How likely are these matchups to stand through Week 17? Well, if the Bucs run the table over the next four weeks, they'll be guaranteed at least the second seed. If they lose any of the last four games, things could be shaken up considerably. If Green Bay stumbles and the Bucs overtake the Packers and hold off the Cardinals, Tampa Bay could be playing precisely nobody in Round One. That would be nice.

The less predictable part is the second half of the Bucs' first-round matchup. For the sake of argument, let's say the Buccaneers do remain in the second spot in the conference through the end of the season and thus open the playoffs against the seventh seed. Who's going to be in that seventh spot is hardly an easy prediction right now. Washington currently owns it due to a tiebreaker but is one of five NFC teams all tied at 6-7. At this point, it would hardly be a surprise if any of those five teams came out on top – Washington, Minnesota, Philadelphia, Atlanta and New Orleans. Alternately, Washington could move up the standings and the Bucs could end up facing San Francisco.

In case you also wanted to know about the AFC, at the moment the first round bye would go to (of course) New England. The Patriots are one of three 9-4 teams in the conference but currently have the upper hand due to their 7-1 record against AFC teams. In the first round, Buffalo would play at Tennessee (that's a good one), Indianapolis would play at Kansas City and the L.A. Chargers would play at Baltimore.

We are on Evans watch now, how many yards left for his 1k yarfd season?

- @bucs_uk (via Instagram)

For anyone who is unaware, the reason we are on Mike Evans Watch is that he has a chance to extend a rather impressive NFL record he set last year. With 1,006 yards in 2020, Evans became the first player in NFL history to begin his career with seven consecutive 1,000-yard receiving seasons. He and Randy Moss – the player Evans grew up idolizing – were the only two to open their careers with six straight 1,000-yard receiving seasons, but Evans moved into a league of his own last year.

That record would become eight straight if Mike gets to 1,000 again this season, of course, and that would only strengthen his eventual Hall of Fame résumé. And guess what? He's probably going to get there! Barring injury, in fact, it looks like a near lock.

Teammate Chris Godwin is already there, going into quadruple digits last week and now sitting at 1,054. Evans is at 885 with four games to play. That means he only needs another 115, or 28.75 per game. That's child's play for Mike. His career average is 76.9 yards per game and his average this season is 68.1 per game. Evans has had at least 29 receiving yards in all but three games this season and he's had 99 and 91 in the last two games. Even without the extra 17th game this season, Evans would have needed to average just 38.33 yards per game to hit the mark, and he's done that in 10 of 13 outings so far, too.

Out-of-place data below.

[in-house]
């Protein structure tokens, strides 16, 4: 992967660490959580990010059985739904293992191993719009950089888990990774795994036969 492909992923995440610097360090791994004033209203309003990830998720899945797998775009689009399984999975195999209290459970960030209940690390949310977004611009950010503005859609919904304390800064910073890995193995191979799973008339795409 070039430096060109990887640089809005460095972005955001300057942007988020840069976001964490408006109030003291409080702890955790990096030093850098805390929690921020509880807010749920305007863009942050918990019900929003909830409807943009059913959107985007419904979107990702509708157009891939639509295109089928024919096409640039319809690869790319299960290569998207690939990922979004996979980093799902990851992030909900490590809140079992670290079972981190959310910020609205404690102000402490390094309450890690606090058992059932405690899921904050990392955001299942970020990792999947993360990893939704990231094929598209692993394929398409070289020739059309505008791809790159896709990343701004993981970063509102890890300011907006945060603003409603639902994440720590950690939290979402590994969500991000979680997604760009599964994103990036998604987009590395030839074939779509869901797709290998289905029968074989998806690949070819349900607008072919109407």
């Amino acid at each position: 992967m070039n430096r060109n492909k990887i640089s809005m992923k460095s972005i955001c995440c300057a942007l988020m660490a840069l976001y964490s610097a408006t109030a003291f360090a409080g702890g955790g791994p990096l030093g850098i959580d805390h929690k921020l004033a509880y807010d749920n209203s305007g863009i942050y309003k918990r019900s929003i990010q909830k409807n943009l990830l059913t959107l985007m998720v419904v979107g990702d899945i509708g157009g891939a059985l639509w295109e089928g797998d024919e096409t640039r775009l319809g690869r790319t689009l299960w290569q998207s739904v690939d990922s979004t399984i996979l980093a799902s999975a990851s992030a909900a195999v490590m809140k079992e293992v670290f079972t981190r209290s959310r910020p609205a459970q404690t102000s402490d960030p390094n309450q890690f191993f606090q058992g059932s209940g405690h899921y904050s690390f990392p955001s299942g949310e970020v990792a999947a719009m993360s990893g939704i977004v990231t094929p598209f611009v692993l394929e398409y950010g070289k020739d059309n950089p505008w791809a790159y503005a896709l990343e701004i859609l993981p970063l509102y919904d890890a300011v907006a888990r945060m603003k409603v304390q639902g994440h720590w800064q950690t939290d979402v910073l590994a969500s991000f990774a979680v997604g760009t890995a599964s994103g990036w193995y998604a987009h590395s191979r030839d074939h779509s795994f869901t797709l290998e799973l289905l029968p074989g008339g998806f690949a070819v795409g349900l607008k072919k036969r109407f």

I do have one minor concern. Two of the Bucs' four remaining games are against Carolina, and the Panthers currently own the NFL's top-ranked pass defense. Of course, Buffalo had that top spot a week ago and Tom Brady threw for 363 yards against it, so maybe that's not such a big deal. The Bucs also get to play the Jets, who have the 27th-best pass defense, and even this week's opponent, the Saints, is surprisingly down at number 18 in those rankings.

Do you think we will continue to see Tom add rushing yards as the season progeresses?

- @Thomas_thielemann (via Instagram)

Honestly, not really. Or to put it another way, I'm sure that isn't the plan.

It really is a shock when Brady takes off running, and I can usually hear someone near me in the press box saying, 'Get down!' Sometimes I can hear it really well because it's me saying it. And it's not just in the press box. After the game on Sunday, in which Brady ran a season-high seven times (two of those were kneel-downs) for a season-high 16 yards, Head Coach Bruce Arians was asked what goes through his mind when Brady starts to run out of the pocket.

"He doesn't like [to hear] it that much, but get your [butt] on the ground."

Arians used a little more colorful of a word than butt, but you get the point. Arians was also asked about Brady's most important run of the game, when he scrambled up the middle for three yards on third-and-two on first-quarter field goal drive. Brady wouldn't have gotten past the sticks if he had slid to avoid a hit, so he had to stay up and take a hard tackle from cornerback Taron Johnson. Arians' thoughts on Brady "sacrificing his body" for the first down:

"Yeah, that's enough of that."

Brady has already 26 times for 68 yards this season, or about twice a game for about five yards per game. That's already a lot more than the six total rushing yards he had in 2020, and it's the most he's had in any season since 2011, when he was 34 years old, not 44. I can't imagine a universe in which Arians is thinking to himself, we need to have Tom Brady run more often. Other than the sneaks for a touchdown or a first down, which Brady has always been really good at, you're not going to see any designed runs for him.

Of course, Arians can't do anything about it if Brady starts to scramble, but I just don't think you're going to see that very often over the next two months. It is fun when he runs because he is always so self-deprecating about his running ability in postgame press conferences. However, there are a couple of factors that make Brady scrambles unlikely, and we're not even talking about his age.

First, the Buccaneers' offensive line (plus guys like Rob Gronkowski and Leonard Fournette) have provided Brady with excellent pass protection this season. Even after allowing two sacks to the Bills last Sunday, the Buccaneers lead the NFL in lowest sacks allowed per pass play (3.02%). Brady has never been sacked more than three times in a game this season and he's gone through an entire contest without being dropped six times, including five of the last eight. Second, Brady is getting rid of the ball faster than ever, averaging 2.51 seconds from snap to release, his quickest mark in that category since NFL Next Gen Stats began tracking it in 2016.

Also, there aren't too many scramble opportunities for Brady because I think it take a very specific sort of opening for him to take off. Try to picture in your mind Brady's scrambles this year. When I do that, all I see is him going straight up the middle when it opens up wide. It may have happened, but I can't picture a scramble in which Brady goes around the outside and races to a first-down marker on the sideline, like a Russell Wilson or Patrick Mahomes. I think any time Brady gets flushed out of the pocket to the sides he's going to look for an open man or throw the ball away rather than try to win a footrace with opposing defenders.

So, no, I'm not expecting to see more rushing yards from Brady going forward. Frankly, I'm surprised he has as much as has so for.